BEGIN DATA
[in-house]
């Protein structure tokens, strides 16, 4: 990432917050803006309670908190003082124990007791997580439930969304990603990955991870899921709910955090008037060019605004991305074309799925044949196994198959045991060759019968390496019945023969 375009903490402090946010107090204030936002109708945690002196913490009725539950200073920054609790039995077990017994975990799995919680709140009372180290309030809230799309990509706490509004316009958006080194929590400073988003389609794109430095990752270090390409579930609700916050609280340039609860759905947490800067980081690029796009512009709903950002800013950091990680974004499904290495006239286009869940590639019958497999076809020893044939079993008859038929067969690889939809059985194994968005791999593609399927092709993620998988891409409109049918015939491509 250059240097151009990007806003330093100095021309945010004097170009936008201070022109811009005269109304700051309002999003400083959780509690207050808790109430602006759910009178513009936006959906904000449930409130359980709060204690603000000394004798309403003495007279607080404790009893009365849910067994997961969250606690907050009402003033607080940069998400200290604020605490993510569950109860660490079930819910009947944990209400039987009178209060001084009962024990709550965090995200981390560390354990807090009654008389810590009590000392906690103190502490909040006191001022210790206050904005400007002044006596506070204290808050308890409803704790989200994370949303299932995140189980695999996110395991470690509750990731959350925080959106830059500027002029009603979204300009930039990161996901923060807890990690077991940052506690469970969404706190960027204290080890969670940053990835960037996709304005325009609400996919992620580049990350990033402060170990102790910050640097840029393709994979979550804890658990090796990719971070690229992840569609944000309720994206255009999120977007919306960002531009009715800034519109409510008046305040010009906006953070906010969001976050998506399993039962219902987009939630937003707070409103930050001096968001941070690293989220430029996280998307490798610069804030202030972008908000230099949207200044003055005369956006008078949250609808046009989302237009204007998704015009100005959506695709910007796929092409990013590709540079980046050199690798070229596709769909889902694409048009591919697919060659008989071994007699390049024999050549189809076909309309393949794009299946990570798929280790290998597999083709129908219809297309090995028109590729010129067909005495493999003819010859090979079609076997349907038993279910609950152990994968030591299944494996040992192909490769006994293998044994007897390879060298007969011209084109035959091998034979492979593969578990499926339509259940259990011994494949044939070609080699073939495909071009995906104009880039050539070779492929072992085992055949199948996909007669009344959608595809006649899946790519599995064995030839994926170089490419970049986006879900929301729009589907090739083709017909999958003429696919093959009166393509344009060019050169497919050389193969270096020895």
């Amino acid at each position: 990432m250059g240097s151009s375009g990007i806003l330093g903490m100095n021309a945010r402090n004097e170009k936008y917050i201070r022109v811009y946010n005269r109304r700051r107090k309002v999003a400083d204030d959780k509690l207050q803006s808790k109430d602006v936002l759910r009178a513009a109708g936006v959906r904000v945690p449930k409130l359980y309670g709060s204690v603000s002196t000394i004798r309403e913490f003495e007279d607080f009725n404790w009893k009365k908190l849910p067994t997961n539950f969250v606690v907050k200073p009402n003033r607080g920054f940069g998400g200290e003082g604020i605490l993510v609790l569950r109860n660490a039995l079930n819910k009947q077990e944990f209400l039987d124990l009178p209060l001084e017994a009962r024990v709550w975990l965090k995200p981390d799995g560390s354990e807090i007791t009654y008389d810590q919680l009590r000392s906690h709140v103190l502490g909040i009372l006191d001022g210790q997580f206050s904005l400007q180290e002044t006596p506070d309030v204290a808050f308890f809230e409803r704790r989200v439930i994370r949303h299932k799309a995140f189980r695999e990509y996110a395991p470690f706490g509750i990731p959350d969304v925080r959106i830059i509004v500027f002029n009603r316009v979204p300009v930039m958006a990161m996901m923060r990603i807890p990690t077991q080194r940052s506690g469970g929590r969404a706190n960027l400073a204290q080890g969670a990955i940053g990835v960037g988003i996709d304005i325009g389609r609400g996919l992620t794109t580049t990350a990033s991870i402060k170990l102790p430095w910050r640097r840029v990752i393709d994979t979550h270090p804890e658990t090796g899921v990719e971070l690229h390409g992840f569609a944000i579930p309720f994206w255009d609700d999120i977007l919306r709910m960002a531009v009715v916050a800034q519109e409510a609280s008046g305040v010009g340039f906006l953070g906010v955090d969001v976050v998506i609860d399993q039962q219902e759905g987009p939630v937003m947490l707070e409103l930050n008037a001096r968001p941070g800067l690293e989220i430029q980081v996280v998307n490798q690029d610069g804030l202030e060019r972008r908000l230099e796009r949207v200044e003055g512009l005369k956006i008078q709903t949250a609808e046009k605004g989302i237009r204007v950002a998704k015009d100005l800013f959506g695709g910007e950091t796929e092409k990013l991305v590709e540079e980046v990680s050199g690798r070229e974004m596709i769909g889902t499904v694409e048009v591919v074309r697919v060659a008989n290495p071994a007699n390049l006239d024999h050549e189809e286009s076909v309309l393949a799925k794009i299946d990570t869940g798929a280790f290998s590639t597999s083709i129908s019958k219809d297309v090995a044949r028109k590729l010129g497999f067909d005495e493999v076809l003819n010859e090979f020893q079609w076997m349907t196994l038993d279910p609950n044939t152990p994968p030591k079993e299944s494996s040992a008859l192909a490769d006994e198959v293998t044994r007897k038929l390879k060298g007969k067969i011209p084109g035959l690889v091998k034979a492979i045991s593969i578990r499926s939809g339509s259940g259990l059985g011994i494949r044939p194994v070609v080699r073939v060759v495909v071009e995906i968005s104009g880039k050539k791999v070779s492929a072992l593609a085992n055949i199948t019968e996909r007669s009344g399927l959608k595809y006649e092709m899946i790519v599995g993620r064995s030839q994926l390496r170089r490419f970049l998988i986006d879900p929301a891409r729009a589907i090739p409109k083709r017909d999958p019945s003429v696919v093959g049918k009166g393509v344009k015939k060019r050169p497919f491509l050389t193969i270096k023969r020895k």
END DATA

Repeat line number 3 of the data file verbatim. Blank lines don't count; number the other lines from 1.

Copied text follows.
């Amino acid at each position: 990432m250059g240097s151009s375009g990007i806003l330093g903490m100095n021309a945010r402090n004097e170009k936008y917050i201070r022109v811009y946010n005269r109304r700051r107090k309002v999003a400083d204030d959780k509690l207050q803006s808790k109430d602006v936002l759910r009178a513009a109708g936006v959906r904000v945690p449930k409130l359980y309670g709060s204690v603000s002196t000394i004798r309403e913490f003495e007279d607080f009725n404790w009893k009365k908190l849910p067994t997961n539950f969250v606690v907050k200073p009402n003033r607080g920054f940069g998400g200290e003082g604020i605490l993510v609790l569950r109860n660490a039995l079930n819910k009947q077990e944990f209400l039987d124990l009178p209060l001084e017994a009962r024990v709550w975990l965090k995200p981390d799995g560390s354990e807090i007791t009654y008389d810590q919680l009590r000392s906690h709140v103190l502490g909040i009372l006191d001022g210790q997580f206050s904005l400007q180290e002044t006596p506070d309030v204290a808050f308890f809230e409803r704790r989200v439930i994370r949303h299932k799309a995140f189980r695999e990509y996110a395991p470690f706490g509750i990731p959350d969304v925080r959106i830059i509004v500027f002029n009603r316009v979204p300009v930039m958006a990161m996901m923060r990603i807890p990690t077991q080194r940052s506690g469970g929590r969404a706190n960027l400073a204290q080890g969670a990955i940053g990835v960037g988003i996709d304005i325009g389609r609400g996919l992620t794109t580049t990350a990033s991870i402060k170990l102790p430095w910050r640097r840029v990752i393709d994979t979550h270090p804890e658990t090796g899921v990719e971070l690229h390409g992840f569609a944000i579930p309720f994206w255009d609700d999120i977007l919306r709910m960002a531009v009715v916050a800034q519109e409510a609280s008046g305040v010009g340039f906006l953070g906010v955090d969001v976050v998506i609860d399993q039962q219902e759905g987009p939630v937003m947490l707070e409103l930050n008037a001096r968001p941070g800067l690293e989220i430029q980081v996280v998307n490798q690029d610069g804030l202030e060019r972008r908000l230099e796009r949207v200044e003055g512009l005369k956006i008078q709903t949250a609808e046009k605004g989302i237009r204007v950002a998704k015009d100005l800013f959506g695709g910007e950091t796929e092409k990013l991305v590709e540079e980046v990680s050199g690798r070229e974004m596709i769909g889902t499904v694409e048009v591919v074309r697919v060659a008989n290495p071994a007699n390049l006239d024999h050549e189809e286009s076909v309309l393949a799925k794009i299946d990570t869940g798929a280790f290998s590639t597999s083709i129908s019958k219809d297309v090995a044949r028109k590729l010129g497999f067909d005495e493999v076809l003819n010859e090979f020893q079609w076997m349907t196994l038993d279910p609950n044939t152990p994968p030591k079993e299944s494996s040992a008859l192909a490769d006994e198959v293998t044994r007897k038929l390879k060298g007969k067969i011209p084109g035959l690889v091998k034979a492979i045991s593969i578990r499926s939809g339509s259940g259990l059985g011994i494949r044939p194994v070609v080699r073939v060759v495909v071009e995906i968005s104009g880039k050539k791999v070779s492929a072992l593609a085992n055949i199948t019968e996909r007669s009344g399927l959608k595809y006649e092709m899946i790519v599995g993620r064995s030839q994926l390496r170089r490419f970049l998988i986006d879900p929301a891409r729009a589907i090739p409109k083709r017909d999958p019945s003429v696919v093959g049918k009166g393509v344009k015939k060019r050169p497919f491509l050389t193969i270096k023969r020895k």